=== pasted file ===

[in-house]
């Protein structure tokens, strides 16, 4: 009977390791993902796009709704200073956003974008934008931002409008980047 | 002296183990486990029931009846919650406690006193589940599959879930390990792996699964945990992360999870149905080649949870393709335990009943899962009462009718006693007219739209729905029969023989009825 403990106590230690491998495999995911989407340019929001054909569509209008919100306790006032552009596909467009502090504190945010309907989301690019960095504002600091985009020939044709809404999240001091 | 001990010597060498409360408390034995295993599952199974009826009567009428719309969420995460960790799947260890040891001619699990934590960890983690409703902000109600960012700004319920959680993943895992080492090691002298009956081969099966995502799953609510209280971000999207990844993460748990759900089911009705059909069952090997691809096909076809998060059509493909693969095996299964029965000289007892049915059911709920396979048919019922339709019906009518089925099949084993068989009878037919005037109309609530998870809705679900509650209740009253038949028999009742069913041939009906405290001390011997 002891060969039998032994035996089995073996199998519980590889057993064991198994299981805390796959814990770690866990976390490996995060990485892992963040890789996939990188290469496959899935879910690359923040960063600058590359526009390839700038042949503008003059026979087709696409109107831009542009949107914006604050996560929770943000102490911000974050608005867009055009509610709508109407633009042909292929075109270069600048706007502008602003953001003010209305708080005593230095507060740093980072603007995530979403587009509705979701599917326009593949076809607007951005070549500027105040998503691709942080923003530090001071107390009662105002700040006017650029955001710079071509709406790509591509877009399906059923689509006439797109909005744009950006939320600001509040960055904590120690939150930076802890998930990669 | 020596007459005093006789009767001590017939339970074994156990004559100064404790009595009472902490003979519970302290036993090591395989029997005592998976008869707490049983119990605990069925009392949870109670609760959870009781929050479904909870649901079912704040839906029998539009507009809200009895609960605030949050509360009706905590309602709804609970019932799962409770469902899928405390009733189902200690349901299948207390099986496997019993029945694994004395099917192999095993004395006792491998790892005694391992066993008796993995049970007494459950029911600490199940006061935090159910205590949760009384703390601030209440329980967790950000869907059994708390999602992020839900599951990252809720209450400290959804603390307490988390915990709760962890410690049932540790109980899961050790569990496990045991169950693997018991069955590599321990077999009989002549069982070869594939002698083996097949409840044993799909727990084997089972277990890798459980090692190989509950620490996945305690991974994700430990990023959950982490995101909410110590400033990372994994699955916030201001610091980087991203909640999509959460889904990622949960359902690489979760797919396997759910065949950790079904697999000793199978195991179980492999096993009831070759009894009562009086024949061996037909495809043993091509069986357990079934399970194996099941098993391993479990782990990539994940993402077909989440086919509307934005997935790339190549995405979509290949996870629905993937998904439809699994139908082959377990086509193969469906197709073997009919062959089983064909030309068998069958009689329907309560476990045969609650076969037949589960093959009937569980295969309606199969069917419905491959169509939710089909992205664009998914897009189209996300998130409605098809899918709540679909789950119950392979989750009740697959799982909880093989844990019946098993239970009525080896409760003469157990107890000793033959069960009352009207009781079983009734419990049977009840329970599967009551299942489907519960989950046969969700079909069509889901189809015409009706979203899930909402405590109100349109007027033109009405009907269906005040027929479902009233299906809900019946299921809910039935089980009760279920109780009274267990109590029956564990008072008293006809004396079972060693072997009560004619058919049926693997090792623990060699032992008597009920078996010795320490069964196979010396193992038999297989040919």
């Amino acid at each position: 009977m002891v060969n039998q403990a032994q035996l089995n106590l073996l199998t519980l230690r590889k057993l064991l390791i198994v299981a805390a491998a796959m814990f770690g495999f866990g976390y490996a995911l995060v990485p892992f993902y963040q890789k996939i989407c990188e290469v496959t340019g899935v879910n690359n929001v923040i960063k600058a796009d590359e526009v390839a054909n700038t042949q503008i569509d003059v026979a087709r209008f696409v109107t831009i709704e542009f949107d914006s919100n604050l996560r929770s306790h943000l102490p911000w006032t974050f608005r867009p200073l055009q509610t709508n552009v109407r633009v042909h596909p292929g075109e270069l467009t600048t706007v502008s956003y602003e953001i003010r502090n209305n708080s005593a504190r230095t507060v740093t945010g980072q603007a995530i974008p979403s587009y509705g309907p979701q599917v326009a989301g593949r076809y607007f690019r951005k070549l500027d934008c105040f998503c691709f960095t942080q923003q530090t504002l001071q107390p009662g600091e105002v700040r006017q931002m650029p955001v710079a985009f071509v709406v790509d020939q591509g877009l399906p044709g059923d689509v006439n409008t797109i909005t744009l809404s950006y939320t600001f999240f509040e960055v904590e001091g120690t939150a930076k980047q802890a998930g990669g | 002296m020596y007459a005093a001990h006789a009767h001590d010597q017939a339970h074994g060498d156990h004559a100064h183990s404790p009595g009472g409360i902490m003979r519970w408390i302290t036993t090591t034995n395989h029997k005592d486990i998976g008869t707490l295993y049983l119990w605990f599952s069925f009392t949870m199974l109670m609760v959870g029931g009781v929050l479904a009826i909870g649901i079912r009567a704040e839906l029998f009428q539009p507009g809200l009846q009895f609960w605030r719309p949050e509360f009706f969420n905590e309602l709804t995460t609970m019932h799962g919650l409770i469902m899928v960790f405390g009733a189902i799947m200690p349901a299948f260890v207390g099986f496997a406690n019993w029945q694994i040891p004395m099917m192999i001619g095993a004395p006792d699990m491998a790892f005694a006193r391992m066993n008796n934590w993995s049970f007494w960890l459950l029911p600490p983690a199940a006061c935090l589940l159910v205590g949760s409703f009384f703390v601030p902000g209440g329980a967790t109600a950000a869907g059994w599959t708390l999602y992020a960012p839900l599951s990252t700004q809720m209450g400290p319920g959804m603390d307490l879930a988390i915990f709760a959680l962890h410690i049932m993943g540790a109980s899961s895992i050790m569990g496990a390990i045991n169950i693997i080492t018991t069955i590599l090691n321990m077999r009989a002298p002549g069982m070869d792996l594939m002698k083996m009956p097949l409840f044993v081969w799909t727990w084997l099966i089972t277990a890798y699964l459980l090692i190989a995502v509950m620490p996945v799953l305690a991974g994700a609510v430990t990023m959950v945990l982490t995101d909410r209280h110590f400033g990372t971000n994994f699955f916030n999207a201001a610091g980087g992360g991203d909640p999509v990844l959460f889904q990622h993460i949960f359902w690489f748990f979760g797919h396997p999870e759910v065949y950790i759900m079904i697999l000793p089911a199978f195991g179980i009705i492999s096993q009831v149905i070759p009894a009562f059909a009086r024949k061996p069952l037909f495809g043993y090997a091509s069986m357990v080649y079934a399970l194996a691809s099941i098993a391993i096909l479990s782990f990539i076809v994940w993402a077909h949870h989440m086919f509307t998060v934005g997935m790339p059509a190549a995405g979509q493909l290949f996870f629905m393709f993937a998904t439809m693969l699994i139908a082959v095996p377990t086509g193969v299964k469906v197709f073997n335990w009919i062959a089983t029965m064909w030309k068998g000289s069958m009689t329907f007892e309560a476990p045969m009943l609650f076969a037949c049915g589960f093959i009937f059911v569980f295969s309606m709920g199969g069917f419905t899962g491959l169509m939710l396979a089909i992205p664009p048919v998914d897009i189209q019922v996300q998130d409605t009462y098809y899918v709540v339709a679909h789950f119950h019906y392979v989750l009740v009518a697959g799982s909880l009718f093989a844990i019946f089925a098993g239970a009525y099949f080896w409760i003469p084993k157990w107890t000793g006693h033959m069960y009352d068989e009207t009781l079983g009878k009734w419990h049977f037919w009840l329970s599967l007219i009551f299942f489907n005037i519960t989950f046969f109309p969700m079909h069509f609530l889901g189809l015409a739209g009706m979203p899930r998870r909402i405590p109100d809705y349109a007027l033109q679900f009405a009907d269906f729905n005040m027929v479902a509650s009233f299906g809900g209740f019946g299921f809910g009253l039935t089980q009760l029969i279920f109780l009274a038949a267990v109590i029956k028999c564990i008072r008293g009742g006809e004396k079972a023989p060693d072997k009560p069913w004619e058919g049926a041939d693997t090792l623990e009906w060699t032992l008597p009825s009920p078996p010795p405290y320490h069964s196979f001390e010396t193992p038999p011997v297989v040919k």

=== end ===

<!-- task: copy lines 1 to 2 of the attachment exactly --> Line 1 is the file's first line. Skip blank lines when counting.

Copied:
[in-house]
């Protein structure tokens, strides 16, 4: 009977390791993902796009709704200073956003974008934008931002409008980047 | 002296183990486990029931009846919650406690006193589940599959879930390990792996699964945990992360999870149905080649949870393709335990009943899962009462009718006693007219739209729905029969023989009825 403990106590230690491998495999995911989407340019929001054909569509209008919100306790006032552009596909467009502090504190945010309907989301690019960095504002600091985009020939044709809404999240001091 | 001990010597060498409360408390034995295993599952199974009826009567009428719309969420995460960790799947260890040891001619699990934590960890983690409703902000109600960012700004319920959680993943895992080492090691002298009956081969099966995502799953609510209280971000999207990844993460748990759900089911009705059909069952090997691809096909076809998060059509493909693969095996299964029965000289007892049915059911709920396979048919019922339709019906009518089925099949084993068989009878037919005037109309609530998870809705679900509650209740009253038949028999009742069913041939009906405290001390011997 002891060969039998032994035996089995073996199998519980590889057993064991198994299981805390796959814990770690866990976390490996995060990485892992963040890789996939990188290469496959899935879910690359923040960063600058590359526009390839700038042949503008003059026979087709696409109107831009542009949107914006604050996560929770943000102490911000974050608005867009055009509610709508109407633009042909292929075109270069600048706007502008602003953001003010209305708080005593230095507060740093980072603007995530979403587009509705979701599917326009593949076809607007951005070549500027105040998503691709942080923003530090001071107390009662105002700040006017650029955001710079071509709406790509591509877009399906059923689509006439797109909005744009950006939320600001509040960055904590120690939150930076802890998930990669 | 020596007459005093006789009767001590017939339970074994156990004559100064404790009595009472902490003979519970302290036993090591395989029997005592998976008869707490049983119990605990069925009392949870109670609760959870009781929050479904909870649901079912704040839906029998539009507009809200009895609960605030949050509360009706905590309602709804609970019932799962409770469902899928405390009733189902200690349901299948207390099986496997019993029945694994004395099917192999095993004395006792491998790892005694391992066993008796993995049970007494459950029911600490199940006061935090159910205590949760009384703390601030209440329980967790950000869907059994708390999602992020839900599951990252809720209450400290959804603390307490988390915990709760962890410690049932540790109980899961050790569990496990045991169950693997018991069955590599321990077999009989002549069982070869594939002698083996097949409840044993799909727990084997089972277990890798459980090692190989509950620490996945305690991974994700430990990023959950982490995101909410110590400033990372994994699955916030201001610091980087991203909640999509959460889904990622949960359902690489979760797919396997759910065949950790079904697999000793199978195991179980492999096993009831070759009894009562009086024949061996037909495809043993091509069986357990079934399970194996099941098993391993479990782990990539994940993402077909989440086919509307934005997935790339190549995405979509290949996870629905993937998904439809699994139908082959377990086509193969469906197709073997009919062959089983064909030309068998069958009689329907309560476990045969609650076969037949589960093959009937569980295969309606199969069917419905491959169509939710089909992205664009998914897009189209996300998130409605098809899918709540679909789950119950392979989750009740697959799982909880093989844990019946098993239970009525080896409760003469157990107890000793033959069960009352009207009781079983009734419990049977009840329970599967009551299942489907519960989950046969969700079909069509889901189809015409009706979203899930909402405590109100349109007027033109009405009907269906005040027929479902009233299906809900019946299921809910039935089980009760279920109780009274267990109590029956564990008072008293006809004396079972060693072997009560004619058919049926693997090792623990060699032992008597009920078996010795320490069964196979010396193992038999297989040919």